February 4, 2014

Adjusting To The New Reality Of The Market

The Globe and Mail reports from Canada. “Last year marked a return of confidence to Vancouver’s real estate market, with a 14-per-cent increase in sales over the year before, according to the Real Estate Board of Greater Vancouver. Slower activity in the higher end of the market shows that buyers aren’t willing to throw money at just anything – as they seemed to be doing in the boom times of 2007 – but prices are also staying firm. In West Vancouver, a 10-year-old, five-bedroom house that had been on the market since February at $4.2-million, recently sold for $3.55-million.”

“‘For 2014 we feel good. We feel better than we did in 2013. The idea of a bubble and soft landing and all that is behind us,’ said Bosa Properties VP Daryl Simpson.”

The Leader Post. “Luxury house sales have nearly quadrupled in Regina since 2009 - up 288 per cent, according to the Re/Max Upper End Report. Rob Nisbett, an agent with Re/Max in Regina, noted the city lagged behind for years in real estate generally compared to other major cities. People were reluctant to buy upper-end homes for fear they wouldn’t get their money out of them. ‘Where is it going to end? Well, it’s not going to end for quite a while,’ he said. ‘We’re still behind the average price and what goes on in other major cities.’”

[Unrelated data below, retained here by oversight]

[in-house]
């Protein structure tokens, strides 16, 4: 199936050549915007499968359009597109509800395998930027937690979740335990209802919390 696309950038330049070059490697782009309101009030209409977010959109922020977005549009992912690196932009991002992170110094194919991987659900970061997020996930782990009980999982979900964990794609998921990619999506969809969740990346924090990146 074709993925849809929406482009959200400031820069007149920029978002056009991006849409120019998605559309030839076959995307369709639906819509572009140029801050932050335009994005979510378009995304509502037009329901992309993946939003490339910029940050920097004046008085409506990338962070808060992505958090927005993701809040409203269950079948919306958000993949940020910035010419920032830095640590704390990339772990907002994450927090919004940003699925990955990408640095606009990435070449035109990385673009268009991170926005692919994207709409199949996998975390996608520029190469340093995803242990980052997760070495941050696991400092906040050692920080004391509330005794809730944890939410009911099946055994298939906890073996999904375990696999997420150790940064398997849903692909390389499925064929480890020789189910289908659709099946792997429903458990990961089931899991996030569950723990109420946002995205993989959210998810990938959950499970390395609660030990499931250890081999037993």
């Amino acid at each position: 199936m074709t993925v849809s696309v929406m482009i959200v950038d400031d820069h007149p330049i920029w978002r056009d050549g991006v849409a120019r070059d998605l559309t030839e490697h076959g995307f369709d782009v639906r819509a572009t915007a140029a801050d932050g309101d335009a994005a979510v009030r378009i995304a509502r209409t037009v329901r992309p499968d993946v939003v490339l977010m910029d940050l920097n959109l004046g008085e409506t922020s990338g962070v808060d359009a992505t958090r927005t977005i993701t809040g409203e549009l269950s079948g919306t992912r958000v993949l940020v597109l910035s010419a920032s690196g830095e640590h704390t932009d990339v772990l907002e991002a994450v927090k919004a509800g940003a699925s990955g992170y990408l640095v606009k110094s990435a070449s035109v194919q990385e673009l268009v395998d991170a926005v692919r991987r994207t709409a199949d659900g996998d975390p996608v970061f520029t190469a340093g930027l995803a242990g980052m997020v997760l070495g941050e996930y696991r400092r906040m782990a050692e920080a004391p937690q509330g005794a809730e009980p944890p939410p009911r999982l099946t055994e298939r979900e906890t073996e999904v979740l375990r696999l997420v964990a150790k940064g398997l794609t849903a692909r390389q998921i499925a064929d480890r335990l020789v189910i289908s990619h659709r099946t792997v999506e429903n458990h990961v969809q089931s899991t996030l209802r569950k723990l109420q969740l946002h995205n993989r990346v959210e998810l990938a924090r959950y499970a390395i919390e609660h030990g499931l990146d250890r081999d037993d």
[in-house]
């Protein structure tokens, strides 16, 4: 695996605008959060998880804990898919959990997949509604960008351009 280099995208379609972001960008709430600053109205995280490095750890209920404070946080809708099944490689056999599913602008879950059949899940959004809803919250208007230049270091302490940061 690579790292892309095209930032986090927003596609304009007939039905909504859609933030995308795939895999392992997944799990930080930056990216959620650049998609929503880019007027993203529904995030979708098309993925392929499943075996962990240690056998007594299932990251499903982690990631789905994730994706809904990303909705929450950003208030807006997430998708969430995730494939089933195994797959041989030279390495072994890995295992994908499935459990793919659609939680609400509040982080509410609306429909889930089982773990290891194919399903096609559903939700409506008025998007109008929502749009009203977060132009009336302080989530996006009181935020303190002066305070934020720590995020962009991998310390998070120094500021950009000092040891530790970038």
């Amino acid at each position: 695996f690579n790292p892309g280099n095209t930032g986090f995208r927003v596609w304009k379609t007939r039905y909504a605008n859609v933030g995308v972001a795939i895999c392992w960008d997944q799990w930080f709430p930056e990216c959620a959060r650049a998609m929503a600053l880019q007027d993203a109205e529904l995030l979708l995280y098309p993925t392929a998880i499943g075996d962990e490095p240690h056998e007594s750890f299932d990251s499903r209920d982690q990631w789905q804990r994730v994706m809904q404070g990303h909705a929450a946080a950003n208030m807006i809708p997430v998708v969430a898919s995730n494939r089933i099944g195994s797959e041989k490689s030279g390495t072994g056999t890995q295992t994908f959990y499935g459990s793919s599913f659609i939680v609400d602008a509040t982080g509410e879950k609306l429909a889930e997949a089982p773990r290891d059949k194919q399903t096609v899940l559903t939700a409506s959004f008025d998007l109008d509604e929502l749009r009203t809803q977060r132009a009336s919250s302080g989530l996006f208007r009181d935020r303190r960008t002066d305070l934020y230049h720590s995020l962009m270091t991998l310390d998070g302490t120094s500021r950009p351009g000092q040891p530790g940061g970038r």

The Ottawa Citizen. “There’s light at the end of the tunnel for the housing market in Ottawa as new home sales begin to recover from a two-year slump and both new and resale prices see a modest increase over last year, according to Patrick Meeds of PMA Brethour Realty Group. Overall, new home sales last year were 20 per cent below the 10-year average. This may be due to first-time home buyers having a harder time breaking into the market, says Meeds. The tightening of the mortgage rules in the last couple years means up to 20 per cent of the people who would have qualified for a mortgage in 2010 would not today. ‘Right now we have to figure out a way to get them in (the market),’ he said.”

The Ottawa Business Journal. “Condominium prices dropped 1.2 per cent year-over-year in the capital in the fourth quarter of 2013, according to Royal LePage, providing further evidence of a slowdown in demand for the units in Ottawa. The drop in average condo prices – which fell to $260,500 – was largely the result of the influx of new condominium offerings coming onto the market, the report’s authors said.”

“‘We have a small supply overflow in the Ottawa condo market with an approximate 20 per cent increase in inventory this year, but there is sufficient demand for these new units,’ said John Rogan, a broker/manager with Royal LePage, in a statement.”

“‘Talk of a ’soft landing’ for Canada’s real estate market in the new year is misguided,’ said CEO Phil Soper. ‘We expect no landing, no slowdown, and no correction in the near-term. Conditions are ripe for as strong a market as we saw in the post-recessionary rebound of the last decade.’”